Should coarse language be used in middle grade fiction?

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Susan Quinn
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Should coarse language be used in middle grade fiction?

Post by Susan Quinn » July 20th, 2010, 12:04 pm

A guest poster on my blog [url=http://www.ink_spells.blogspots.com]Ink Spells[/url] posed this question, and it's sparking an interesting conversation. I know a lot of editors and agents, as well as published and aspiring authors, frequent Nathan's forums, and I would love to hear their take on it as well.

See the original post here.

In summary, my guest poster is a librarian who stumbled across an attractive middle grade book, aimed at boys, that had words like pissed, screwed, and bastard. She felt she couldn't recommend it to the 9 and 10 year olds she serves, and wondered if this was the new norm, allowing coarse language (obviously not true profanity) in middle grade books.

What do you think? As parents, do you want this language in your middle grader's books, even if it is "realistic" to the way kids speak? As writers, do you feel the need to include this kind of language? As publishers, what do you find acceptable?
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Callum
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Re: Should coarse language be used in middle grade fiction?

Post by Callum » July 20th, 2010, 12:22 pm

I think there is nothing wrong with it, but it should be used sparingly. It adds a hard hitting aspect to the story which, when I was in school (I don't know what age group you are on about since I'm British) added more punch if used once or twice in the novel. It's only language, kids'll be swearing all the time when they're away from their parents - it's up to the parents themselves (and somewhat the child's own morality) to teach them that it's wrong.
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Re: Should coarse language be used in middle grade fiction?

Post by sbs_mjc1 » July 20th, 2010, 12:29 pm

I think if the coarse language is appropriate to the story (ie, it's organic to the setting/tone), it's fine if used sparingly. The children reading the book have probably heard (or used) these words enough themselves.
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Re: Should coarse language be used in middle grade fiction?

Post by Down the well » July 20th, 2010, 12:30 pm

Hi Susan,

I've thought about this too. My first novel was MG (bad, let's not go there). I did use the word damn in dialogue, and at the time I questioned it. It's not the harshest of words, but I was writing for ten year-olds and part of me thought I should have left it out. I had agents and editors read the full and never did any of them mention the word choice -- of course we don't always get pages of notes back, do we. Still, I think it was the wrong choice. My opinion only, but I think I'd rather see it left out of MG.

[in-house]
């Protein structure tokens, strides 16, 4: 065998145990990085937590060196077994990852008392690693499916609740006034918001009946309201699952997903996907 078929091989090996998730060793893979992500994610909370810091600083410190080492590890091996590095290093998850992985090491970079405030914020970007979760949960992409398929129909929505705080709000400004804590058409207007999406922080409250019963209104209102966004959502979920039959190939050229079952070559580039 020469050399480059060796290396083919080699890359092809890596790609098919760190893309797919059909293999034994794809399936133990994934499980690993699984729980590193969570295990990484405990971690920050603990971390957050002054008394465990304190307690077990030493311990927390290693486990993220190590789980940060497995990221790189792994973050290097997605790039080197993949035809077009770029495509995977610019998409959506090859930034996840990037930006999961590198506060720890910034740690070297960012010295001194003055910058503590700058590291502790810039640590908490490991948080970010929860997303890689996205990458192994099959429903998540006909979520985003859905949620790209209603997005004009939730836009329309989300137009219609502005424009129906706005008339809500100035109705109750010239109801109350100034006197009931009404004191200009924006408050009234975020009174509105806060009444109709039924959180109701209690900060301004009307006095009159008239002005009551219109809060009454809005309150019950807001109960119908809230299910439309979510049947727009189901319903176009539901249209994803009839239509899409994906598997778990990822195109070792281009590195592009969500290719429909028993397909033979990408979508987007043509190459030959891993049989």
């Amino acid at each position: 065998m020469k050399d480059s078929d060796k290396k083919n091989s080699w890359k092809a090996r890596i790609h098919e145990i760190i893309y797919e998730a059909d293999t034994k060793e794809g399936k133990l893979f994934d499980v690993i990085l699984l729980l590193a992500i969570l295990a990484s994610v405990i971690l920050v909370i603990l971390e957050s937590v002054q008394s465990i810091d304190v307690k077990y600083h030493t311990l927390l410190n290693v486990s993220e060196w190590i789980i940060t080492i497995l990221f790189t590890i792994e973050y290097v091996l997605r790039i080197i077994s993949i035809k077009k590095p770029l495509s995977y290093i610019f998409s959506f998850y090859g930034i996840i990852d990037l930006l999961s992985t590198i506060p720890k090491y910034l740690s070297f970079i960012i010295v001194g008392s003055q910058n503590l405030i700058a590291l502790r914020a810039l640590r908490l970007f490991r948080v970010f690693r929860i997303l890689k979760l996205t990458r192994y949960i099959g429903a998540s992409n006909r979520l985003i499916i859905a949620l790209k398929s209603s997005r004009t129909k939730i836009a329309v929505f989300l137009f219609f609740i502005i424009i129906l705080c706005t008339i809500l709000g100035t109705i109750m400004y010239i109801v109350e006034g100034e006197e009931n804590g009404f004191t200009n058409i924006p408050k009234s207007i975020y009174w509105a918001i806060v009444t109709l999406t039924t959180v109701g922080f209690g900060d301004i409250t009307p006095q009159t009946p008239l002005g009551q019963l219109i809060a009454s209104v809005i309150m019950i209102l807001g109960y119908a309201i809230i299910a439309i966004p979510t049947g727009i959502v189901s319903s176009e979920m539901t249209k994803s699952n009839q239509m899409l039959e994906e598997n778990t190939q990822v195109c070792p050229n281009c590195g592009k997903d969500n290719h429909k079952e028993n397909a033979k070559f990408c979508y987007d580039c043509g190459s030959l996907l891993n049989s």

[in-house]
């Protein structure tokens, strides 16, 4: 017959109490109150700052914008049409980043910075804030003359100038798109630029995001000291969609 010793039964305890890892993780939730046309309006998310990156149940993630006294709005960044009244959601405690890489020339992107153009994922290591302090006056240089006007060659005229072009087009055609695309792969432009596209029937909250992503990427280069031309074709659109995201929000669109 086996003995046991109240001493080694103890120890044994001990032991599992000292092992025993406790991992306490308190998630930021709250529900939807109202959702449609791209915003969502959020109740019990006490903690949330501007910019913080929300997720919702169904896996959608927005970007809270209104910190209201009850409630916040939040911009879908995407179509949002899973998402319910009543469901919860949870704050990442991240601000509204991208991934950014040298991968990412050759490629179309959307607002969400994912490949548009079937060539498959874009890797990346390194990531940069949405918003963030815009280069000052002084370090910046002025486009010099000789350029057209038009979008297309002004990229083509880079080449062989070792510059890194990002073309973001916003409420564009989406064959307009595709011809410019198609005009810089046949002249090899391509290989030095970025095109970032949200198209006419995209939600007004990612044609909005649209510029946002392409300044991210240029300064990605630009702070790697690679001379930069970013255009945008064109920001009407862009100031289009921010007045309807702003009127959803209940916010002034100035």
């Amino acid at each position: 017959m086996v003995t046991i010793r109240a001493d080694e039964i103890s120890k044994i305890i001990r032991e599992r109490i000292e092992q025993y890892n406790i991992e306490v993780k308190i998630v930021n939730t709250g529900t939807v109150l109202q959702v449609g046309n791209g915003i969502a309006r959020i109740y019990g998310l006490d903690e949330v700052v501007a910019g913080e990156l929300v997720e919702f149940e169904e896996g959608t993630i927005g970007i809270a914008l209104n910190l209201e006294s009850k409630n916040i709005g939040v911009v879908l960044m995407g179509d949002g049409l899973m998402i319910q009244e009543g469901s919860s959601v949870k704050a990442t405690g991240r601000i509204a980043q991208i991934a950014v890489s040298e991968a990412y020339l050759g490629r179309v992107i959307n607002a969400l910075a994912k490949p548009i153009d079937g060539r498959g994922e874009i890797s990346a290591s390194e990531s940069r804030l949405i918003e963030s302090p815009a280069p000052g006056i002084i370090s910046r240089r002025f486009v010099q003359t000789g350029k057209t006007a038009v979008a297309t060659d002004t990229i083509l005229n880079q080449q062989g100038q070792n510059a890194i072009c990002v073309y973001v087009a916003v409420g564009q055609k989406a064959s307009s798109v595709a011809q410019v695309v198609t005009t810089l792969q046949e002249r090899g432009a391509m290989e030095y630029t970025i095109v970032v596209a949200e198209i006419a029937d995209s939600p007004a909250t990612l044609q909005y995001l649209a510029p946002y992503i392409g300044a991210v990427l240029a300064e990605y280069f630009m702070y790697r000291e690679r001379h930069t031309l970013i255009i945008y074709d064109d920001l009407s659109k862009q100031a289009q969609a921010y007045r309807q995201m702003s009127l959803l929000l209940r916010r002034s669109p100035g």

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Re: Should coarse language be used in middle grade fiction?

Post by cheekychook » July 20th, 2010, 1:16 pm

I have no idea how the publishing world views this issue, but I can address it as a mom and as someone who worked professionally with this age group (as a counselor) for many years.

Words like the ones you gave as examples are not appropriate for the average 9-10 year old reader. Occasional use of something like "damn" or "crap", maybe, if really necessary to add to the story, but nothing stronger or more colorful. Some kids in that age group may be ready for language beyond that, may be exposed to it more, may even use it, but in my opinion it doesn't belong in books geared toward that age group.

Once kids hit the adolescent/immediate-pre-adolescent age of 11-12 they are more prepared to encounter those words in reading, understand them, and respond accordingly. There is a dramatic difference between a 9 year old and 12 year old. Some 9 year olds are mature beyond their years but, generally speaking, they're not ready for the same reading material. The ones who are ready will read the books geared for an older audience. If a book is geared toward 9 and 10 year olds it should be completely appropriate subject matter for them to read, handle and enjoy. Again, just my opinion.
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Susan Quinn
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Re: Should coarse language be used in middle grade fiction?

Post by Susan Quinn » July 20th, 2010, 5:09 pm

cheekychook:
I have no idea how the publishing world views this issue, but I can address it as a mom and as someone who worked professionally with this age group (as a counselor) for many years.
I think parents and professional gatekeepers (librarians, teachers, counselors) have a more conservative view of this, and as a parent, I agree with what you've said cheekchook. I think writers tend to look at it more through the viewpoint of what "works" for a character and a story, but I think we need to also think about the audience as well.

I like the way Westerfeld used made-up words to allow one of his characters "swear like a sailor" without using actual coarse language. I think this was a nod to the target middle grade audience (ages 8-12, generally speaking, for those not familiar with the U.S. system).

Thanks to everyone who's weighed in on this!
Susan Kaye Quinn (young adult and middle grade author)
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